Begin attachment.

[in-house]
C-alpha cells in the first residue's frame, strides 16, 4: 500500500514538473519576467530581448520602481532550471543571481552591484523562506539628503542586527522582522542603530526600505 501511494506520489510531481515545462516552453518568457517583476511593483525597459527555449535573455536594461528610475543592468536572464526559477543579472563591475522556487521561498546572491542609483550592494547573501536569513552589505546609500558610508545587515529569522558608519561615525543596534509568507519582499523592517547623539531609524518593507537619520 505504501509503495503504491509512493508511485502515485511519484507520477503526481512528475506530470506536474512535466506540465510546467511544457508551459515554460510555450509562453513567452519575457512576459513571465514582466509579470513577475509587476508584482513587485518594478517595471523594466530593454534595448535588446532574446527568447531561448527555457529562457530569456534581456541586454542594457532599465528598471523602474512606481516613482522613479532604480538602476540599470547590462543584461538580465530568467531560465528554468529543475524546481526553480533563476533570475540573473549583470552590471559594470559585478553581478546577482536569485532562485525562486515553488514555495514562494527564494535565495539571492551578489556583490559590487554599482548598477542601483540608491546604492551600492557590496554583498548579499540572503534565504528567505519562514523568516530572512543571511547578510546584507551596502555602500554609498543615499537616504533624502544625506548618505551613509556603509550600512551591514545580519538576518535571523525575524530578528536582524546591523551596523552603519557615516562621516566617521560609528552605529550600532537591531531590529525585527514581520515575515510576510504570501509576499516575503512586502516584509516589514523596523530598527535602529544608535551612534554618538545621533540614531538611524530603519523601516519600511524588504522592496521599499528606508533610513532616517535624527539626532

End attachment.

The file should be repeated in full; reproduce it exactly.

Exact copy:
[in-house]
C-alpha cells in the first residue's frame, strides 16, 4: 500500500514538473519576467530581448520602481532550471543571481552591484523562506539628503542586527522582522542603530526600505 501511494506520489510531481515545462516552453518568457517583476511593483525597459527555449535573455536594461528610475543592468536572464526559477543579472563591475522556487521561498546572491542609483550592494547573501536569513552589505546609500558610508545587515529569522558608519561615525543596534509568507519582499523592517547623539531609524518593507537619520 505504501509503495503504491509512493508511485502515485511519484507520477503526481512528475506530470506536474512535466506540465510546467511544457508551459515554460510555450509562453513567452519575457512576459513571465514582466509579470513577475509587476508584482513587485518594478517595471523594466530593454534595448535588446532574446527568447531561448527555457529562457530569456534581456541586454542594457532599465528598471523602474512606481516613482522613479532604480538602476540599470547590462543584461538580465530568467531560465528554468529543475524546481526553480533563476533570475540573473549583470552590471559594470559585478553581478546577482536569485532562485525562486515553488514555495514562494527564494535565495539571492551578489556583490559590487554599482548598477542601483540608491546604492551600492557590496554583498548579499540572503534565504528567505519562514523568516530572512543571511547578510546584507551596502555602500554609498543615499537616504533624502544625506548618505551613509556603509550600512551591514545580519538576518535571523525575524530578528536582524546591523551596523552603519557615516562621516566617521560609528552605529550600532537591531531590529525585527514581520515575515510576510504570501509576499516575503512586502516584509516589514523596523530598527535602529544608535551612534554618538545621533540614531538611524530603519523601516519600511524588504522592496521599499528606508533610513532616517535624527539626532